News Local/State

In Champaign, Hundreds Turn Out To Protest Trump’s Immigration Policies

protesters in Champaign

Hundreds took to the streets in Champaign to protest the Trump administration's zero-tolerance immigration policy and the separation of children from their parents at the border. Lee V. Gaines/Illinois Public Media

Amid sweltering heat with index values of well over 100 degrees, hundreds of demonstrators turned out in Champaign to protest the separation of children and parents at the U.S-Mexico border. The demonstration was one of more than 700 scheduled across the country on Saturday.

Protesters carried signs in both Spanish and English with phrases like “Keep Families Together” and “Abolish ICE” referring to the federal Immigration and Customs Enforcement agency. The crowd of hundreds rallied on the corner of Green and Neil Streets, marching north to the intersection of Neil and Springfield Avenues. Passing cars honked their support for the cause.

Rev. Leah Robberts-Mosser of Community United Church of Christ said the Trump administration’s immigration policies are “un-Christian.” She said hospitality toward immigrants is a core tenant of her faith.

“I’ll tell you what hospitality doesn’t look like, it doesn’t look like separating people from their parents and putting people in what is in essence concentration camps,” she said.

The Trump administration’s zero-tolerance policy resulted in the separation of more than 2,000 children from their parents at the border. After public outcry, the president has since issued an executive order to keep families together, but many children remain separated.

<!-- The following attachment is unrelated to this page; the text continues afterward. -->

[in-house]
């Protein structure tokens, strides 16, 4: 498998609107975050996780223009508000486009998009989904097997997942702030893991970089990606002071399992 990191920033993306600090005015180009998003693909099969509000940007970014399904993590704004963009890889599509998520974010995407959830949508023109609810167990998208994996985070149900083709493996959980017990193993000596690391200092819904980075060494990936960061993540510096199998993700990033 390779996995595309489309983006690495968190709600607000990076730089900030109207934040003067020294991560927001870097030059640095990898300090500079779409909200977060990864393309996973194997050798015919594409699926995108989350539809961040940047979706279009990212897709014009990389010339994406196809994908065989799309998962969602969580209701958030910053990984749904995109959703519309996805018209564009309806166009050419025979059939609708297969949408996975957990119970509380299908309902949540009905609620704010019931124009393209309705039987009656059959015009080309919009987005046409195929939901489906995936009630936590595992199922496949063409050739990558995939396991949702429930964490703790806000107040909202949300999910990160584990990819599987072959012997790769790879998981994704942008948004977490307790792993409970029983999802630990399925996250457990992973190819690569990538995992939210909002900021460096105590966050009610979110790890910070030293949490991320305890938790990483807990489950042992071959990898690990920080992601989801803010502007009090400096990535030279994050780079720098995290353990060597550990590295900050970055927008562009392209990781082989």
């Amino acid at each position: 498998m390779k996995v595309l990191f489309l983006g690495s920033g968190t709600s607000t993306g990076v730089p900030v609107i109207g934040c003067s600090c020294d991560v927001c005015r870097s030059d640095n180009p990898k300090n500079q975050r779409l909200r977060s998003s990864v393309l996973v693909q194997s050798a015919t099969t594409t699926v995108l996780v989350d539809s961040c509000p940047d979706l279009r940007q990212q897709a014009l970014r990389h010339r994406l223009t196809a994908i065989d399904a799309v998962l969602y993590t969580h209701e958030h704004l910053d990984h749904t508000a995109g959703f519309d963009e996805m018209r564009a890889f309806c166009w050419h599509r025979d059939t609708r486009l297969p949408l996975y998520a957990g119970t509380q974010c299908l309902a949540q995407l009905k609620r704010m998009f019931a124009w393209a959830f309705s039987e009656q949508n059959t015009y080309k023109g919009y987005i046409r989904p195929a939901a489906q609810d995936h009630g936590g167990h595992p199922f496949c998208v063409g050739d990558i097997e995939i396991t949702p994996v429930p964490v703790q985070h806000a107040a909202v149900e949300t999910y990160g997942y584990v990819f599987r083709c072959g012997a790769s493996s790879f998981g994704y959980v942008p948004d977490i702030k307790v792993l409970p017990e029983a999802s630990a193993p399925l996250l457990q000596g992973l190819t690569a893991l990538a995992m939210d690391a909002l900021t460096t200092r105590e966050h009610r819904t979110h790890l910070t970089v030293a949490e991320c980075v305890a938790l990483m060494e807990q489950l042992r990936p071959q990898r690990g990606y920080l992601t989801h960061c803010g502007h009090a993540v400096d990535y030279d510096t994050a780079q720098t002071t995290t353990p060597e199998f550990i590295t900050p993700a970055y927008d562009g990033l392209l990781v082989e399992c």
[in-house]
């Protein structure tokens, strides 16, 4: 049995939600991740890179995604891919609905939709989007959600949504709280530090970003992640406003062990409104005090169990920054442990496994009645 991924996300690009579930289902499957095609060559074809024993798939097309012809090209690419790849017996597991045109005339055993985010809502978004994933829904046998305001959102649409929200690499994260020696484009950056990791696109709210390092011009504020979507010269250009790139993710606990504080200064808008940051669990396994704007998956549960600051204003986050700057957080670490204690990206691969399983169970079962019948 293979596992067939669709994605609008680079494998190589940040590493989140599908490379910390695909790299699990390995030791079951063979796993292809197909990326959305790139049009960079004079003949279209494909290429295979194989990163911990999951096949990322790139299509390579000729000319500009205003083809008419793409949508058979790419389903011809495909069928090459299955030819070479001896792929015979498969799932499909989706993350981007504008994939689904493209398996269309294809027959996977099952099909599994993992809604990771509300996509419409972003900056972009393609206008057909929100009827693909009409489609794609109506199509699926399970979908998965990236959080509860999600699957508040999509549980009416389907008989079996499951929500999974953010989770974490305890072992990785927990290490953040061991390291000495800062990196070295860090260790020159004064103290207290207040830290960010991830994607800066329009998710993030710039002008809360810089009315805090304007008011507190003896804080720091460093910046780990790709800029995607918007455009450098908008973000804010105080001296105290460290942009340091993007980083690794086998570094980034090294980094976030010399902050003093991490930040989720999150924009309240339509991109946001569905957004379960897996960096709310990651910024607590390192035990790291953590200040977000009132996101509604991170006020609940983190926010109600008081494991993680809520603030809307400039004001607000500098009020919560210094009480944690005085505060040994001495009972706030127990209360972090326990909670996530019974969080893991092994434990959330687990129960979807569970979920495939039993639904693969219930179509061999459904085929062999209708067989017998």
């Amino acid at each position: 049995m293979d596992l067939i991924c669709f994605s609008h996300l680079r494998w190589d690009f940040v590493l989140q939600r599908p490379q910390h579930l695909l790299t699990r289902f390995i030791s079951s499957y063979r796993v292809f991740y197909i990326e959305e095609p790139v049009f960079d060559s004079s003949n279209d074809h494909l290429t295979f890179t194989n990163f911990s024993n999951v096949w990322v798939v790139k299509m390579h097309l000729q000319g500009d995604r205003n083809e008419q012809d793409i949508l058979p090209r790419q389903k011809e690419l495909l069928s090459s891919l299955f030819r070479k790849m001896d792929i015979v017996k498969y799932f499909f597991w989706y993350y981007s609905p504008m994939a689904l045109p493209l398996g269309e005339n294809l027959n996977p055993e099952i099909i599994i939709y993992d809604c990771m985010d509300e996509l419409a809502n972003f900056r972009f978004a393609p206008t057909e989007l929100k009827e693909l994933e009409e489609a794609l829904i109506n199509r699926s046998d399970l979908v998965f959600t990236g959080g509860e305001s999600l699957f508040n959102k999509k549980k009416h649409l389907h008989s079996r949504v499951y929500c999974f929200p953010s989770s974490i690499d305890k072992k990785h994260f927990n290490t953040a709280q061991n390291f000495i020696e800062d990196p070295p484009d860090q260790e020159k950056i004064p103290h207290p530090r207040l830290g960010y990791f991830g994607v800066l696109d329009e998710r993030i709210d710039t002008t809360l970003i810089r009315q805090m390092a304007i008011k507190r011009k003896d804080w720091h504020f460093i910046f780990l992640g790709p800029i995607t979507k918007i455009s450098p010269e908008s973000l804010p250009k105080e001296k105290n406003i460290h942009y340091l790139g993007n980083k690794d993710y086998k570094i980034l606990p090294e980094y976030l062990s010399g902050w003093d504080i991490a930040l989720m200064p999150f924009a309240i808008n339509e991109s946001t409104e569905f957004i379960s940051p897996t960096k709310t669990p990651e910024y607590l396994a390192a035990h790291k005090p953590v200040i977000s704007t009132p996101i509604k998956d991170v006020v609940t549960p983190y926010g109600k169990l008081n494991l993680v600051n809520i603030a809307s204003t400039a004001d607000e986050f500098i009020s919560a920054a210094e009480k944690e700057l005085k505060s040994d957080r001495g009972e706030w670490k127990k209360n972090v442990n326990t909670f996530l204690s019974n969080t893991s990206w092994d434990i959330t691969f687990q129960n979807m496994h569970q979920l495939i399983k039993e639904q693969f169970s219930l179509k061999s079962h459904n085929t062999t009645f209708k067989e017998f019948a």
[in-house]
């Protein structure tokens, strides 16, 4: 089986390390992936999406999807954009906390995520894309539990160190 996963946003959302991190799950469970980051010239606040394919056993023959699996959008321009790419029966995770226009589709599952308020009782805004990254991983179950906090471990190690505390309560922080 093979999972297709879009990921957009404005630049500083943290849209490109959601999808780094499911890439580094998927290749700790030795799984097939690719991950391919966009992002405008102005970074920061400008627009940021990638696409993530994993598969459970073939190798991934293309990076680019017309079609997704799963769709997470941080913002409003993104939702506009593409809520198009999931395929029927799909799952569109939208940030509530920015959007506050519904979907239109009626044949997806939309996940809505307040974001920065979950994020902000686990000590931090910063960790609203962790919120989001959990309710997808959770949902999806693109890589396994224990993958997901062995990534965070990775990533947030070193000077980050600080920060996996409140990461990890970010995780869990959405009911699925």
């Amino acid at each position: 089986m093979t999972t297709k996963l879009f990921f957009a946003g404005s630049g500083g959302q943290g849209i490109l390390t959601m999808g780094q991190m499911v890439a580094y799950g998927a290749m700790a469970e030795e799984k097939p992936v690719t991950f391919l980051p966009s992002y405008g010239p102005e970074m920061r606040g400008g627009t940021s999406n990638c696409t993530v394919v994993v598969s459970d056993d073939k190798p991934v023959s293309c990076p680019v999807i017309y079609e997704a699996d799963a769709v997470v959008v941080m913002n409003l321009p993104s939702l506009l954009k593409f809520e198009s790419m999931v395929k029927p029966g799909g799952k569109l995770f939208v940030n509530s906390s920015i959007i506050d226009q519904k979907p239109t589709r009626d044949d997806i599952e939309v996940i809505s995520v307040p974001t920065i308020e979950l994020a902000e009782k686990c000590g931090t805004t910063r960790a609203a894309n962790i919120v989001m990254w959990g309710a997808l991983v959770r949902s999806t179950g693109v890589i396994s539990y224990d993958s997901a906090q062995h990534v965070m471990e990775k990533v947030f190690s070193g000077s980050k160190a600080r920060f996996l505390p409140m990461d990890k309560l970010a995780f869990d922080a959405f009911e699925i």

Champaign resident Connie Kizer attended the protest with her daughter, Adrienne Kizer. She said she hoped that the protest and similar demonstrations across the country would show the rest of the world not everyone agrees with Trump’s immigration policies.

As a mother, she said she can’t imagine the pain endured by parents who have had their children taken from them. She said she’s also worried about the long-term effects the family separations will have on the children.

“Oh my God, it just breaks my heart to think what are they going through. It’s going to scar them for life. It’s just not fair. It’s not right. It’s not who we are as a country,” Kizer said. “We do not stand for that.”

Adrienne Kizer said she hopes everyone who attended the protest will vote in November for candidates who share their values.

Rev. Robberts-Mosser said she plans to take the issue to her congregation.

“My plan tonight is to make a tiny wire cage to put the Jesus from my nativity scene in, and we’re going to set it up at church to remind people that that is what this current situation looks like. It looks like the refugee Christ child in a cage,” she said.

Follow Lee Gaines on Twitter: @LeeVGaines.